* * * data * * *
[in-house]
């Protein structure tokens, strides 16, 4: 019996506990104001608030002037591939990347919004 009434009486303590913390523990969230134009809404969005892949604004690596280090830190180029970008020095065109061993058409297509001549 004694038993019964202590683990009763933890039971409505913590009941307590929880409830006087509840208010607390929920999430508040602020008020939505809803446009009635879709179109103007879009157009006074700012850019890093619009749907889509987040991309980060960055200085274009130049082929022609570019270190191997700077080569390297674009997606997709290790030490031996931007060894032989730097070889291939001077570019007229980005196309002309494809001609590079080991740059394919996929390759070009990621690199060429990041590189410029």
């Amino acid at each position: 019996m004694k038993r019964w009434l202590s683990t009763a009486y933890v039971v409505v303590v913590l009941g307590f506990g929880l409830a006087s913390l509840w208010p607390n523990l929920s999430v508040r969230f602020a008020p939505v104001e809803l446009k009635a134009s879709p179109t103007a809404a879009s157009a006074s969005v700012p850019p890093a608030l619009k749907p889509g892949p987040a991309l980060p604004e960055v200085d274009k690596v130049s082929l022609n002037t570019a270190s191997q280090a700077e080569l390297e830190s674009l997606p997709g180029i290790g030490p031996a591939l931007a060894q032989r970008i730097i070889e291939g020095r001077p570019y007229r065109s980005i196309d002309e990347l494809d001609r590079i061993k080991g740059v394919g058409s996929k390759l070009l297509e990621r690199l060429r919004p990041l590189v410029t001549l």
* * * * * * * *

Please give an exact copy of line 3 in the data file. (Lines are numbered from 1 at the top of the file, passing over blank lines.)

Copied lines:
């Amino acid at each position: 019996m004694k038993r019964w009434l202590s683990t009763a009486y933890v039971v409505v303590v913590l009941g307590f506990g929880l409830a006087s913390l509840w208010p607390n523990l929920s999430v508040r969230f602020a008020p939505v104001e809803l446009k009635a134009s879709p179109t103007a809404a879009s157009a006074s969005v700012p850019p890093a608030l619009k749907p889509g892949p987040a991309l980060p604004e960055v200085d274009k690596v130049s082929l022609n002037t570019a270190s191997q280090a700077e080569l390297e830190s674009l997606p997709g180029i290790g030490p031996a591939l931007a060894q032989r970008i730097i070889e291939g020095r001077p570019y007229r065109s980005i196309d002309e990347l494809d001609r590079i061993k080991g740059v394919g058409s996929k390759l070009l297509e990621r690199l060429r919004p990041l590189v410029t001549l």